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From The CriticsReviewer: John A. Robinson, MD (Loyola University Stritch School of Medicine)
Description: This book is Seattle's contribution to the continuing blizzard of HIV/AIDS treatises in formats ranging from manuals or handbooks to epic encyclopedias — how many more are needed?
Purpose: It is intended as a guide for the treatment of AIDS, a worthy but well-worn objective.
Audience: The audience would include medical students, residents, general internists, and family practice physicians.
Features: As a starting point, a purist might interpret a misspelling in the preface of this manual as a bad omen. At a deeper level, while the editors have attempted to maintain its currency, the timing of this publication is unfortunate in the face of the extraordinary new revelations in the areas of multiple drug therapy and clinical efficacy and the requisite need for no more than only CD4 receptors to establish infection. Neither milestone could be discussed. One could look at the bright side and debate whether or not the chemokine co-factor, no matter how exciting, is important for the physician on the front-line diagnosing and treating HIV/AIDS, but the technical impossibility of actually making such a guide, manual, or handbook "current" might prompt future authors attempting to do so to think twice and forego the challenge. In our case at least a third of this manual could have been deleted to make it more workable as a pocket companion for the treating physician — for indeed it does provide good source material for drugs available, drug side-effects, drug interactions, and schema of conventional modes of treatment. It also has a helpful tabulation of drug companies providing medications for indigent HIV-infected patients. The manual suffers from serious clutter and fragmentation. More than a few chapters are 2 to 4 pages long and strict editorial enforcement of consolidation into regional organ systems or any other grouping would have made this book more reader efficient. Like many other AIDS manuals or guides, the book descends inevitably into an infectious disease/dermatology format.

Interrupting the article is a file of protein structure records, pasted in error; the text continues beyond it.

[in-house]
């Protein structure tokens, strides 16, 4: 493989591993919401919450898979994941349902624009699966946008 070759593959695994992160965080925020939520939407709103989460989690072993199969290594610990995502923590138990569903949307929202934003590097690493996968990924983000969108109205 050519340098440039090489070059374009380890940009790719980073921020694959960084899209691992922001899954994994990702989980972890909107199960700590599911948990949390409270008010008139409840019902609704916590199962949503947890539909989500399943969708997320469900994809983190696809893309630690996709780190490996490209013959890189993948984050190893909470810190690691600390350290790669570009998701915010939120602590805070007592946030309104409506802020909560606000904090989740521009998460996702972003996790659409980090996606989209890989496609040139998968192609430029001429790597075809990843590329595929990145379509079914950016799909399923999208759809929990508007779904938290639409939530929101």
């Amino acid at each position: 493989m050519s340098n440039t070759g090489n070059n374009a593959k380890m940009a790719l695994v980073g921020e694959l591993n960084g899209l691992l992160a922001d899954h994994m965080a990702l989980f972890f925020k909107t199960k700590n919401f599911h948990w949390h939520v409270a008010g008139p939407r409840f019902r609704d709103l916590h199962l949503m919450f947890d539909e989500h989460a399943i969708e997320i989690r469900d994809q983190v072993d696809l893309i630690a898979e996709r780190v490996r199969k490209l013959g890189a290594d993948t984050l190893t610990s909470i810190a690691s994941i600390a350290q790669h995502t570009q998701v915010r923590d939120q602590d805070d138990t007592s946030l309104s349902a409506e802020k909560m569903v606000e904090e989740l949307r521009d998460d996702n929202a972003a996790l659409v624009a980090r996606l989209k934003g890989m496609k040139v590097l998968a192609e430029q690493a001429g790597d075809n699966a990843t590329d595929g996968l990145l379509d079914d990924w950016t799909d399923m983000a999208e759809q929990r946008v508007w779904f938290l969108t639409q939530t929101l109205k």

Assessment: Overall, the book is an adequate source for the physician who occasionally encounters AIDS patients; it provides little help to ones deeply immersed in the care of these complex patients. It is unfortunate that, as a hardcover book, it will not be readily accessible in the outpatient and inpatient setting but instead may languish on a hospital library shelf.